Making the leap from farmer to executive director sounds like it wouldn't be a seamless transition, but for Joel Houser it was as natural as the food he grows.
The newly appointed executive director of Crabtree Farms, a research and educational farm off Rossville Boulevard, worked for years on the "farming side" of the operation and is now taking a step back to look at the bigger picture.
Starting as an intern in 2002, he was farm manager from 2007 until this year and has been acting as executive director since the spring, but his official title change wasn't confirmed until November.
"It's been good this year to have experiences with the educational side of it and get beyond the farming side of it," Houser said. "The biggest change is just trying to keep the entire organization in mind."
And in doing so, Houser wants to push forward the farm's educational efforts and extend its reach in the community. He hopes to increase by a third the number of children who visit the farm next year, from 900 to 1,200.
"The big push is education," he said. "Our vision going forward is to really integrate ourselves with the school system more. ... We're really good right now with having one-time experiences with children, and that is very valuable. Moving forward, I'd like to see more work with the schools and having kids out here with multiple exposures."
Melanie Mayo, director of education and outreach at Crabtree Farms, also said she hopes to expand educational efforts in the area.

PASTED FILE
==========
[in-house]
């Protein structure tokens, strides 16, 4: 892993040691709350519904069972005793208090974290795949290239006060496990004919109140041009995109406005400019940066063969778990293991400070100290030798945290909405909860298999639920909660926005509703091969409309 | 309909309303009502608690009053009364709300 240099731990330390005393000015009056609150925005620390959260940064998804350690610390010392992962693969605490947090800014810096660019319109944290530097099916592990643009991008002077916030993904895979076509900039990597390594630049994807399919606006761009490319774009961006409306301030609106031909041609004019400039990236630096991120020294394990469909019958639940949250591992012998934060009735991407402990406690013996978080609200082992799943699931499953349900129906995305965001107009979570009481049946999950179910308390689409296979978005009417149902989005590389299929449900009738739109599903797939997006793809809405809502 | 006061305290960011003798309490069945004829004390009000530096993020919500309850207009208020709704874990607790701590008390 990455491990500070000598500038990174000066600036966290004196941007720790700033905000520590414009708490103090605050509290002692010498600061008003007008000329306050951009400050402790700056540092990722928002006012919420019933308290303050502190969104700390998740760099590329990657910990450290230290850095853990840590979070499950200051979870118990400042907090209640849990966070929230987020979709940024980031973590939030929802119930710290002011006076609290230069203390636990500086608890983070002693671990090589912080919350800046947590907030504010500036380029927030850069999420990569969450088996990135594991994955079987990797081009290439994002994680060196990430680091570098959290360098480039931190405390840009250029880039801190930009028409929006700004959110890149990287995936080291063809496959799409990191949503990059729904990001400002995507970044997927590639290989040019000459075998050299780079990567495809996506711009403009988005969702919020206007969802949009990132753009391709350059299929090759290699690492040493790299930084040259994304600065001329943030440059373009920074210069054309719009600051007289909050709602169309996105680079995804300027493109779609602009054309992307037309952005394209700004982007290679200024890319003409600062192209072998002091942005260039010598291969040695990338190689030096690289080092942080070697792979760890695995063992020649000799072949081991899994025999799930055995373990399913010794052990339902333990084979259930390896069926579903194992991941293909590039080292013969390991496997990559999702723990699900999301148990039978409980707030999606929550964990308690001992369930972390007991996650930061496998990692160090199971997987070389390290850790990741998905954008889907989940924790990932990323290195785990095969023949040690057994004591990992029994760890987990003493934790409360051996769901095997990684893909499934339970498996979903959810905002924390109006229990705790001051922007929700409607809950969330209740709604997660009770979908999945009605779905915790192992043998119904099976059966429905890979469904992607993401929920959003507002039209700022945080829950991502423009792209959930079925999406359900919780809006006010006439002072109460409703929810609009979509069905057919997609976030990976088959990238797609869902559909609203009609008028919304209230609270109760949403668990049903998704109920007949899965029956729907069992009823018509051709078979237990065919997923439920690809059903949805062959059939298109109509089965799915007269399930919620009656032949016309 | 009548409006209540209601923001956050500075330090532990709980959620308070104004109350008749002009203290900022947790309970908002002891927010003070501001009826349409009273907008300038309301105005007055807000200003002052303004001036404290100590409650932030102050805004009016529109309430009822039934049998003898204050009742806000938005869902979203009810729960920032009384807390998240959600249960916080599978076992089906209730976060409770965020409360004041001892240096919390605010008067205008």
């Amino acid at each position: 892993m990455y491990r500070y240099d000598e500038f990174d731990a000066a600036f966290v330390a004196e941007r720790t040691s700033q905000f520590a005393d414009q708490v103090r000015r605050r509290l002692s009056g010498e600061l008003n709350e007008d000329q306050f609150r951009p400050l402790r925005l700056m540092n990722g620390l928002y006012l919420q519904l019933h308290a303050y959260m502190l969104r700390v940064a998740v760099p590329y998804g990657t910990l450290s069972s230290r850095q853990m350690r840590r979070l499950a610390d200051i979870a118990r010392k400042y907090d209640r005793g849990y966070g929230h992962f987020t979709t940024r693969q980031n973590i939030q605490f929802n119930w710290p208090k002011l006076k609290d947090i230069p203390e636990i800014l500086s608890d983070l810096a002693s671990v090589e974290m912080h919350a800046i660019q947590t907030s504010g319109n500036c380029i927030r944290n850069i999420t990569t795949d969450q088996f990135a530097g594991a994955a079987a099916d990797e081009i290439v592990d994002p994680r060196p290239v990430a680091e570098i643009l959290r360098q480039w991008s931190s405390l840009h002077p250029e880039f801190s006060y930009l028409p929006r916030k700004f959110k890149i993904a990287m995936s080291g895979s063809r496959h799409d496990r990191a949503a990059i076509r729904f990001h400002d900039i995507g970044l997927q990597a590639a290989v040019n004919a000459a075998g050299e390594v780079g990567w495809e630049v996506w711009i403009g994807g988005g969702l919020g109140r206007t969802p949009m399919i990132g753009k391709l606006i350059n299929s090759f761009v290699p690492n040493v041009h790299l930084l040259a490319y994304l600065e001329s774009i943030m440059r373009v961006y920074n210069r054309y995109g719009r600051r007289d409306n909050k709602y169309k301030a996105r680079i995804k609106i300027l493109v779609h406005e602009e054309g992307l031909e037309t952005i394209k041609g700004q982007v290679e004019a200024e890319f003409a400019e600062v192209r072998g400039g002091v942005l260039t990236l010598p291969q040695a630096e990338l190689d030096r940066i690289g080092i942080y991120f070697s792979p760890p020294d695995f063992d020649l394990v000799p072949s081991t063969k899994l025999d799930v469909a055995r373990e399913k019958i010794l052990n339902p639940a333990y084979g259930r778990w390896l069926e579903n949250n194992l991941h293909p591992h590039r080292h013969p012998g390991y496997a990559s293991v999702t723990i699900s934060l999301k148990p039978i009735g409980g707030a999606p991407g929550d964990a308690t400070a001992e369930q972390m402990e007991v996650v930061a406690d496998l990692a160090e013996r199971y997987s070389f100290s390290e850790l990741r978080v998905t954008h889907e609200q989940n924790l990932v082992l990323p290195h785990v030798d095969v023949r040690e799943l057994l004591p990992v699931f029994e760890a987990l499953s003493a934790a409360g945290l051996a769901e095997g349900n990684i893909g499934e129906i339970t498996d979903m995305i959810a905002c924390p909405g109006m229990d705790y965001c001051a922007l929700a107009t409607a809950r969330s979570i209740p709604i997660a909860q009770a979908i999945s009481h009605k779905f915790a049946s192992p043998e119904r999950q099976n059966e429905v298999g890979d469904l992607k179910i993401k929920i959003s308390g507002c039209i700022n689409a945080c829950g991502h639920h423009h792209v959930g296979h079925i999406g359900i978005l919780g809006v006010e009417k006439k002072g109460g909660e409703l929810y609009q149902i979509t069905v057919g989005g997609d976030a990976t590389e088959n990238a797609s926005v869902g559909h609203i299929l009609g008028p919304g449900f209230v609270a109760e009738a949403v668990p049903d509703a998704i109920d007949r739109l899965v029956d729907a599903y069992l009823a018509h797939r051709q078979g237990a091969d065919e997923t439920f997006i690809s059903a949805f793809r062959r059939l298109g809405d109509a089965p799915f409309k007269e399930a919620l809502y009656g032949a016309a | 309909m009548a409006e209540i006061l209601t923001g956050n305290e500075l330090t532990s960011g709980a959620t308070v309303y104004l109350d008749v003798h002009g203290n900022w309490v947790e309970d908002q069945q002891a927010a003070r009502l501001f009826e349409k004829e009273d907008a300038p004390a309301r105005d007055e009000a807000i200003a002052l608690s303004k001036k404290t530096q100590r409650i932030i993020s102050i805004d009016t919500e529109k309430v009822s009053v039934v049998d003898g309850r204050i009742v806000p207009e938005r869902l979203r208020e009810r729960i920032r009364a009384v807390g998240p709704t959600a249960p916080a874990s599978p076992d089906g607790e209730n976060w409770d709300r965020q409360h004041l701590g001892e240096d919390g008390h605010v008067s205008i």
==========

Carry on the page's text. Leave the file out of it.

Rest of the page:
She said the goal of the farm is to teach environmentally sustainable food practices. By creating an atmosphere that is "as open to the public as you can possibly be," the farm is accomplishing that, she said.
"We're a teaching farm working toward everybody growing their own food," Mayo said. "We don't have a monopoly on it, we're not a business trying to make money off of selling food to people, our whole reason for being here is to teach people how to do it themselves, or how to connect with a local source for your food."
Since 1998 when the nonprofit organization was formed and acquired the 22 acres of city property on which the farm sits, Crabtree Farms has worked to educate local residents on growing healthy foods, Houser said. Since he joined the organization four years later, he said a lot has changed and the growth is visible.
From two fields to seven, and with periods of offering community gardens and being certified organic, Houser said it seems as if the farm is "finally hitting a stride and finding our place in the community."
"As far as the farm's concerned, we can't physically expand," he said. "We can fill our area out, and that's something we've been trying to do year after year. We realize we're never going to be a farm that supplies a ton of food to Chattanooga, but the goal of this farm is to be an example of how other farms can run."
Mayo said sometimes the farm's location can throw people off. Since farms are traditionally "way out in the country," Crabtree Farms seems like a "hidden oasis" nestled within the bustling city limits, she said.
"I think as our society has changed, people have gotten further and further from where their food comes from," Mayo said. "Especially being in a city, I think it's so special to have a farm that can teach you about all the things your mom and dad haven't been able to in the times we're living in."
Houser and Mayo hope to continue the farm's focus on youth outreach and education while also putting an emphasis on nutrition. They said they'd like to create more awareness about the benefits of whole foods grown through organic practices.
With the state's high obesity rate, Houser said, that message is now more pertinent than ever.
"We're looking at it from the whole picture, and food is the foundation of that picture," he said. "You can talk about exercise or activity or things like that, but what really is the focus is the food."
He said one of his goals as executive director is to get people to think about where their food comes from.
"We want people to grow their own food," Houser said. "We are in love with the idea of a small farm, but we're even more in love with the idea of people growing it in their backyard."